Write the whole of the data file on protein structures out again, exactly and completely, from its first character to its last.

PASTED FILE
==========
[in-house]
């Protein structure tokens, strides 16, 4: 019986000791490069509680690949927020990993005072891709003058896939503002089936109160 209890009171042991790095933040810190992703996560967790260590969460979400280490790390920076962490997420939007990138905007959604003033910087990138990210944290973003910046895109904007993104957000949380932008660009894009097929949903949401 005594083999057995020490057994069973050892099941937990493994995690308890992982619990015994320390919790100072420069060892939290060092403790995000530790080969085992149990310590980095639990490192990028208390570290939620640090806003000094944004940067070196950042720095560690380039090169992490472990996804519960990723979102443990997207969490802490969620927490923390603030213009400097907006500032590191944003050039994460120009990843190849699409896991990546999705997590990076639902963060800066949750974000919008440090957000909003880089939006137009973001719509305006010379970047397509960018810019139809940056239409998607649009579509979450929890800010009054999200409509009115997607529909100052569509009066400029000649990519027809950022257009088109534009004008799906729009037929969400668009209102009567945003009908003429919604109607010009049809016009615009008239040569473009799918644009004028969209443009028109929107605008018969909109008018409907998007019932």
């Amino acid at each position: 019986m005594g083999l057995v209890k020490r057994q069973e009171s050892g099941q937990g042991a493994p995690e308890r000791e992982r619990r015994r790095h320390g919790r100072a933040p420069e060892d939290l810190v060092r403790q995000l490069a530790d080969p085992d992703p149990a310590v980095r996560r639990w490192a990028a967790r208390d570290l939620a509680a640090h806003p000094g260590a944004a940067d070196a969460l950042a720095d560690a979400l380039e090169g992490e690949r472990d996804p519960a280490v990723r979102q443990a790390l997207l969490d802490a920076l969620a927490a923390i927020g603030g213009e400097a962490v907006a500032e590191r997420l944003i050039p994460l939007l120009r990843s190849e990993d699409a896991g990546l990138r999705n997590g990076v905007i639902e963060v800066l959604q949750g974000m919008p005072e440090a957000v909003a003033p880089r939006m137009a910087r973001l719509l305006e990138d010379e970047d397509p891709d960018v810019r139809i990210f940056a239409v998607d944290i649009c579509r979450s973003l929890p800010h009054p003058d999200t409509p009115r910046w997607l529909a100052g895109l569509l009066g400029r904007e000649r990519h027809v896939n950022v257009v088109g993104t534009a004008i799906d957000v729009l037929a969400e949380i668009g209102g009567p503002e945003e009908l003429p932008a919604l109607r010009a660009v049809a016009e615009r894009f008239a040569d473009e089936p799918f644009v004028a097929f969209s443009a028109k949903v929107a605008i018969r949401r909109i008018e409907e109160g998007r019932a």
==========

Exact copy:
[in-house]
């Protein structure tokens, strides 16, 4: 019986000791490069509680690949927020990993005072891709003058896939503002089936109160 209890009171042991790095933040810190992703996560967790260590969460979400280490790390920076962490997420939007990138905007959604003033910087990138990210944290973003910046895109904007993104957000949380932008660009894009097929949903949401 005594083999057995020490057994069973050892099941937990493994995690308890992982619990015994320390919790100072420069060892939290060092403790995000530790080969085992149990310590980095639990490192990028208390570290939620640090806003000094944004940067070196950042720095560690380039090169992490472990996804519960990723979102443990997207969490802490969620927490923390603030213009400097907006500032590191944003050039994460120009990843190849699409896991990546999705997590990076639902963060800066949750974000919008440090957000909003880089939006137009973001719509305006010379970047397509960018810019139809940056239409998607649009579509979450929890800010009054999200409509009115997607529909100052569509009066400029000649990519027809950022257009088109534009004008799906729009037929969400668009209102009567945003009908003429919604109607010009049809016009615009008239040569473009799918644009004028969209443009028109929107605008018969909109008018409907998007019932």
């Amino acid at each position: 019986m005594g083999l057995v209890k020490r057994q069973e009171s050892g099941q937990g042991a493994p995690e308890r000791e992982r619990r015994r790095h320390g919790r100072a933040p420069e060892d939290l810190v060092r403790q995000l490069a530790d080969p085992d992703p149990a310590v980095r996560r639990w490192a990028a967790r208390d570290l939620a509680a640090h806003p000094g260590a944004a940067d070196a969460l950042a720095d560690a979400l380039e090169g992490e690949r472990d996804p519960a280490v990723r979102q443990a790390l997207l969490d802490a920076l969620a927490a923390i927020g603030g213009e400097a962490v907006a500032e590191r997420l944003i050039p994460l939007l120009r990843s190849e990993d699409a896991g990546l990138r999705n997590g990076v905007i639902e963060v800066l959604q949750g974000m919008p005072e440090a957000v909003a003033p880089r939006m137009a910087r973001l719509l305006e990138d010379e970047d397509p891709d960018v810019r139809i990210f940056a239409v998607d944290i649009c579509r979450s973003l929890p800010h009054p003058d999200t409509p009115r910046w997607l529909a100052g895109l569509l009066g400029r904007e000649r990519h027809v896939n950022v257009v088109g993104t534009a004008i799906d957000v729009l037929a969400e949380i668009g209102g009567p503002e945003e009908l003429p932008a919604l109607r010009a660009v049809a016009e615009r894009f008239a040569d473009e089936p799918f644009v004028a097929f969209s443009a028109k949903v929107a605008i018969r949401r909109i008018e409907e109160g998007r019932a």